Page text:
> We were not planning for a PROT_ADI/MTE but rather have MTE enabled for
> all user memory ranges. We may revisit this before we upstream the MTE
> support (probably some marginal benefit for the hardware not fetching
> the tags from memory if we don't need to, e.g. code sections).
> Given that we already have the TBI feature and with MTE enabled the top
> byte is no longer ignored, we are planning for an explicit opt-in by the
> user via prctl() to enable MTE.

OK. I had initially proposed enabling ADI for a process using prctl().
Feedback I got was prctl was not a desirable interface and I ended up
making mprotect() with PROT_ADI enable ADI on the process instead. Just
something to keep in mind.

>> With these semantics, giving mmap() or shamat() a tagged address is
>> meaningless since no tags have been stored at the addresses mmap() will
>> allocate and one can not store tags before memory range has been
>> allocated. If we choose to allow tagged addresses to come into mmap()
>> and shmat(), sparc code can strip the tags unconditionally and that may
>> help simplify ABI and/or code.
> We could say that with TBI (pre-MTE support), the top byte is actually
> ignored on mmap(). Now, if you pass a MAP_FIXED with a tagged address,
> should the user expect the same tagged address back or stripping the tag
> is acceptable? If we want to keep the current mmap() semantics, I'd say
> the same tag is returned. However, with MTE this also implies that the
> memory was coloured.

Is assigning a tag aprivileged operationon ARM64? I am thinking not
since you mentioned libc could do it in a loop for malloc'd memory.
mmap() can return the same tagged address but I am uneasy about kernel
pre-coloring the pages. Database can mmap 100's of GB of memory. That is
lot of work being offloaded to the kernel to pre-color the page even if
done in batches as pages are faulted in.

>>> My thoughts on allowing tags (quick look):
>>> brk - no
>>> get_mempolicy - yes
>>> madvise - yes
>>> mbind - yes
>>> mincore - yes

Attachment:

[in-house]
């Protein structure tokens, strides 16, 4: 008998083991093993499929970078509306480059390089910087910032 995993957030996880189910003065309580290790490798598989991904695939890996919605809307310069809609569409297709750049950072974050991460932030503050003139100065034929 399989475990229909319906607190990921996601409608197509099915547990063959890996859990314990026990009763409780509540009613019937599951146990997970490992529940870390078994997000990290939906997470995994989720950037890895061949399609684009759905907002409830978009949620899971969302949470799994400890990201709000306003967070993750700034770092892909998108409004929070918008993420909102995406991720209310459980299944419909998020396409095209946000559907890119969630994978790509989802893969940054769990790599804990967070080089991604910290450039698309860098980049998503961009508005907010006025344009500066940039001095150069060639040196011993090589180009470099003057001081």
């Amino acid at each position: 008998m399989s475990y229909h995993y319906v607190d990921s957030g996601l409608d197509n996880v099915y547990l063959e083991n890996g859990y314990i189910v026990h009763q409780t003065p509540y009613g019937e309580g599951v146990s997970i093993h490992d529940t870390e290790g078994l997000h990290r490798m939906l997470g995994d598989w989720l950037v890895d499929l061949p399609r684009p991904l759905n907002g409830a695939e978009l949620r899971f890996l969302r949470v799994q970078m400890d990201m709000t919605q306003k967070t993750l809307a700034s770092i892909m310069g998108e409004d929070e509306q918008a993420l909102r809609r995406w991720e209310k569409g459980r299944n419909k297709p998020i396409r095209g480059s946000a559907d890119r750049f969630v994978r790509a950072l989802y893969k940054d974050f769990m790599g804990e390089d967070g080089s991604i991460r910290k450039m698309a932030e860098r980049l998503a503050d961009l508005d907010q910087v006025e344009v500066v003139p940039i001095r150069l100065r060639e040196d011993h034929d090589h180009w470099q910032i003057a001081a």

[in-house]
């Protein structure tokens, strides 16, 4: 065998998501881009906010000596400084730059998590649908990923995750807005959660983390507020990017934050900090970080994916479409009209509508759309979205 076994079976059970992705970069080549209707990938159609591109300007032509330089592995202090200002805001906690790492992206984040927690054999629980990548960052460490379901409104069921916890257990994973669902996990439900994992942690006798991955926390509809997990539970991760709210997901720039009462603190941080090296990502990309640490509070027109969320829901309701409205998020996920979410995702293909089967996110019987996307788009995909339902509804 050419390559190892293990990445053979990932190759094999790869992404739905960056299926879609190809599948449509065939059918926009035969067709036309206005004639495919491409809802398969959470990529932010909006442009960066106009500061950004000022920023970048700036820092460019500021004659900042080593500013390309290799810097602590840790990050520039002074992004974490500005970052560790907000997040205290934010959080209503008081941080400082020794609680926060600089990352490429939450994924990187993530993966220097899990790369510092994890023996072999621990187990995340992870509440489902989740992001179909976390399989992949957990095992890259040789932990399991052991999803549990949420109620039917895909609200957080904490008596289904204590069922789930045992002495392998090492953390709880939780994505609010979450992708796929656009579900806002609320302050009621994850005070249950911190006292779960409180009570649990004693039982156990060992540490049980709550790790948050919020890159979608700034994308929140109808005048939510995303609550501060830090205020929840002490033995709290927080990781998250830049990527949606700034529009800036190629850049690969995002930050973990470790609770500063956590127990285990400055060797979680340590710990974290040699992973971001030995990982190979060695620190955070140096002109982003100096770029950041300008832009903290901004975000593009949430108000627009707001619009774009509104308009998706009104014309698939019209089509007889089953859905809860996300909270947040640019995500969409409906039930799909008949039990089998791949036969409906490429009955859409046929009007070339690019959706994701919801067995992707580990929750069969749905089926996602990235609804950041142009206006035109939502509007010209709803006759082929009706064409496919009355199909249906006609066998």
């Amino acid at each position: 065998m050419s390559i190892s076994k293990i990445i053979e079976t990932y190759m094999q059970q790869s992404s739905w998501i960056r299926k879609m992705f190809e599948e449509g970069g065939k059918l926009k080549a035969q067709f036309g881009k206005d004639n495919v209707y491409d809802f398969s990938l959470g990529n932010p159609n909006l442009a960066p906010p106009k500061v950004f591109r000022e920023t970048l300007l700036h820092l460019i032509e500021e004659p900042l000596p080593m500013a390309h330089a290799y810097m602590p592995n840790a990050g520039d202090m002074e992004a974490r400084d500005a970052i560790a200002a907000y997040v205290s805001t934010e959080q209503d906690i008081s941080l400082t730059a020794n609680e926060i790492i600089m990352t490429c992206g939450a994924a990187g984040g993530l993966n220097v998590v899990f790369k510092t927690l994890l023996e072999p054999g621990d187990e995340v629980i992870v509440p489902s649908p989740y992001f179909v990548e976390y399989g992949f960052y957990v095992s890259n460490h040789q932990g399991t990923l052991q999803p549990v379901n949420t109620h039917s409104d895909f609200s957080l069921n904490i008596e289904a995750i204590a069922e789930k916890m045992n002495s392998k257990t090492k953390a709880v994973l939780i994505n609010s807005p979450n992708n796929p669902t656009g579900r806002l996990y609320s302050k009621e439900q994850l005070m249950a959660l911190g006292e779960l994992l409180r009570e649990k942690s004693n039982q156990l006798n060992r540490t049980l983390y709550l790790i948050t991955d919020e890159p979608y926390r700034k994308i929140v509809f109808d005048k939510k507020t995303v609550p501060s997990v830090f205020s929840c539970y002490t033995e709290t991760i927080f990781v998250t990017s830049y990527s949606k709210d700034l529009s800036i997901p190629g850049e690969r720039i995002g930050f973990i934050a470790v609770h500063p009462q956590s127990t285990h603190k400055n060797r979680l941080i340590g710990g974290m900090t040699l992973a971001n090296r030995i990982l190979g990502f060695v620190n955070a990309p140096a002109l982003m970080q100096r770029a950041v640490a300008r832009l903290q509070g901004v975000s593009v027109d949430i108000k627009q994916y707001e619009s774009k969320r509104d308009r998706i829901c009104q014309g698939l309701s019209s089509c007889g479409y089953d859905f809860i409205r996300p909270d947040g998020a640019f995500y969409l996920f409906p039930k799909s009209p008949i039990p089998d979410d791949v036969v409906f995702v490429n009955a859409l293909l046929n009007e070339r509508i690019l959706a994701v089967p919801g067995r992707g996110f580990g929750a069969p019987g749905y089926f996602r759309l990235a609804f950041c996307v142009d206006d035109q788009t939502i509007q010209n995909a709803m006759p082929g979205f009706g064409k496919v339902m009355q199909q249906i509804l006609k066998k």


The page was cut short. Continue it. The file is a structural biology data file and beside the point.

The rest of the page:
>>> mlock, mlock2, munlock - yes
>>> mmap - no (we may change this with MTE but not for TBI)
>>> mmap_pgoff - not used on arm64
>>> mprotect - yes
>>> mremap - yes for old_address, no for new_address (on par with mmap)
>>> msync - yes
>>> munmap - probably no (mmap does not return tagged ptrs)
>>> remap_file_pages - no (also deprecated syscall)
>>> shmat, shmdt - shall we allow tagged addresses on shared memory?
>>> The above is only about the TBI ABI while ignoring hardware MTE. For
>>> the latter, we may want to change the mmap() to allow pre-colouring
>>> on page fault which means that munmap()/mprotect() should also
>>> support tagged pointers. Possibly mremap() as well but we need to
>>> decide whether it should allow re-colouring the page (probably no,
>>> in which case old_address and new_address should have the same tag).
>>> For some of these we'll end up with arm64 specific wrappers again,
>>> unless sparc ADI adopts exactly the same ABI restrictions.
>> Let us keep any restrictions common across ARM64 and sparc. pre-
>> coloring on sparc in the kernel would mean kernel will have to execute
>> stxa instructions in a loop for each page being faulted in.
> Since the user can probe the pre-existing colour in a faulted-in page
> (either with some 'ldxa' instruction or by performing a tag-checked
> access), the kernel should always pre-colour (even if colour 0) any